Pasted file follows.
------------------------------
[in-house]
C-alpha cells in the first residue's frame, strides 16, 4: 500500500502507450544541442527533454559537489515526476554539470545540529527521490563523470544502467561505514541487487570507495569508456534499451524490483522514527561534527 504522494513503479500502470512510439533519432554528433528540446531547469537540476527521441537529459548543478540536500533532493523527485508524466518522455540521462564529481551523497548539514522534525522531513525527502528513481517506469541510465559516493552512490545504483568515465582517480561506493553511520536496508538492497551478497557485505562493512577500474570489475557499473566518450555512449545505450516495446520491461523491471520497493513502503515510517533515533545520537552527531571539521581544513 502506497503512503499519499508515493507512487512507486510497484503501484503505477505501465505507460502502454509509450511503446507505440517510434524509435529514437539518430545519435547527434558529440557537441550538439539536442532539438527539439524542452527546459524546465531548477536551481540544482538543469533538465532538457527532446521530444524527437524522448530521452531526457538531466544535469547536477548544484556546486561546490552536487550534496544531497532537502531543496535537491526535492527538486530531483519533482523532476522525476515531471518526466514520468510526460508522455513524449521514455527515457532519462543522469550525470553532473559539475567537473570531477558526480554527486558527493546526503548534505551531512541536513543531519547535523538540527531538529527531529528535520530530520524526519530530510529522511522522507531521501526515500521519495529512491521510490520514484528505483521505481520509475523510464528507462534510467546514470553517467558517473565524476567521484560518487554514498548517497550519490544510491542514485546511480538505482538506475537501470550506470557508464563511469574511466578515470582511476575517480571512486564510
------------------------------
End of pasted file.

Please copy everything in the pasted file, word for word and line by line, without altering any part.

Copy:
[in-house]
C-alpha cells in the first residue's frame, strides 16, 4: 500500500502507450544541442527533454559537489515526476554539470545540529527521490563523470544502467561505514541487487570507495569508456534499451524490483522514527561534527 504522494513503479500502470512510439533519432554528433528540446531547469537540476527521441537529459548543478540536500533532493523527485508524466518522455540521462564529481551523497548539514522534525522531513525527502528513481517506469541510465559516493552512490545504483568515465582517480561506493553511520536496508538492497551478497557485505562493512577500474570489475557499473566518450555512449545505450516495446520491461523491471520497493513502503515510517533515533545520537552527531571539521581544513 502506497503512503499519499508515493507512487512507486510497484503501484503505477505501465505507460502502454509509450511503446507505440517510434524509435529514437539518430545519435547527434558529440557537441550538439539536442532539438527539439524542452527546459524546465531548477536551481540544482538543469533538465532538457527532446521530444524527437524522448530521452531526457538531466544535469547536477548544484556546486561546490552536487550534496544531497532537502531543496535537491526535492527538486530531483519533482523532476522525476515531471518526466514520468510526460508522455513524449521514455527515457532519462543522469550525470553532473559539475567537473570531477558526480554527486558527493546526503548534505551531512541536513543531519547535523538540527531538529527531529528535520530530520524526519530530510529522511522522507531521501526515500521519495529512491521510490520514484528505483521505481520509475523510464528507462534510467546514470553517467558517473565524476567521484560518487554514498548517497550519490544510491542514485546511480538505482538506475537501470550506470557508464563511469574511466578515470582511476575517480571512486564510